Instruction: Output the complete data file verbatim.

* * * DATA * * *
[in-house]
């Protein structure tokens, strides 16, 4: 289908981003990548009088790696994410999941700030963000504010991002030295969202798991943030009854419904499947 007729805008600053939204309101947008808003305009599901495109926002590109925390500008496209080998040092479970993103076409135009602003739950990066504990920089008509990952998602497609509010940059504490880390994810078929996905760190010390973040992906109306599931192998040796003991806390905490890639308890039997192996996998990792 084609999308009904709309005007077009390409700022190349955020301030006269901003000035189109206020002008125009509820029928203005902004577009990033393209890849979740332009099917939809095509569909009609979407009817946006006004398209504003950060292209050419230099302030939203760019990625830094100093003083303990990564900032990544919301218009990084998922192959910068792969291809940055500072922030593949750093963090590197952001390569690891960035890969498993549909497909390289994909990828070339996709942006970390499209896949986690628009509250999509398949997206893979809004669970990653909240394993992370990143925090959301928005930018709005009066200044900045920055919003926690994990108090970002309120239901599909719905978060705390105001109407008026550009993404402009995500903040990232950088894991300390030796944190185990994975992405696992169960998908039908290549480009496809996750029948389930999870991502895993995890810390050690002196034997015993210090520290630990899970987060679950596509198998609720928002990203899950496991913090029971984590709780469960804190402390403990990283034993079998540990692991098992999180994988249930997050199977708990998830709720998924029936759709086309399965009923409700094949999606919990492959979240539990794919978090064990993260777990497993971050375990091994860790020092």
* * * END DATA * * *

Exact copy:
[in-house]
């Protein structure tokens, strides 16, 4: 289908981003990548009088790696994410999941700030963000504010991002030295969202798991943030009854419904499947 007729805008600053939204309101947008808003305009599901495109926002590109925390500008496209080998040092479970993103076409135009602003739950990066504990920089008509990952998602497609509010940059504490880390994810078929996905760190010390973040992906109306599931192998040796003991806390905490890639308890039997192996996998990792 084609999308009904709309005007077009390409700022190349955020301030006269901003000035189109206020002008125009509820029928203005902004577009990033393209890849979740332009099917939809095509569909009609979407009817946006006004398209504003950060292209050419230099302030939203760019990625830094100093003083303990990564900032990544919301218009990084998922192959910068792969291809940055500072922030593949750093963090590197952001390569690891960035890969498993549909497909390289994909990828070339996709942006970390499209896949986690628009509250999509398949997206893979809004669970990653909240394993992370990143925090959301928005930018709005009066200044900045920055919003926690994990108090970002309120239901599909719905978060705390105001109407008026550009993404402009995500903040990232950088894991300390030796944190185990994975992405696992169960998908039908290549480009496809996750029948389930999870991502895993995890810390050690002196034997015993210090520290630990899970987060679950596509198998609720928002990203899950496991913090029971984590709780469960804190402390403990990283034993079998540990692991098992999180994988249930997050199977708990998830709720998924029936759709086309399965009923409700094949999606919990492959979240539990794919978090064990993260777990497993971050375990091994860790020092």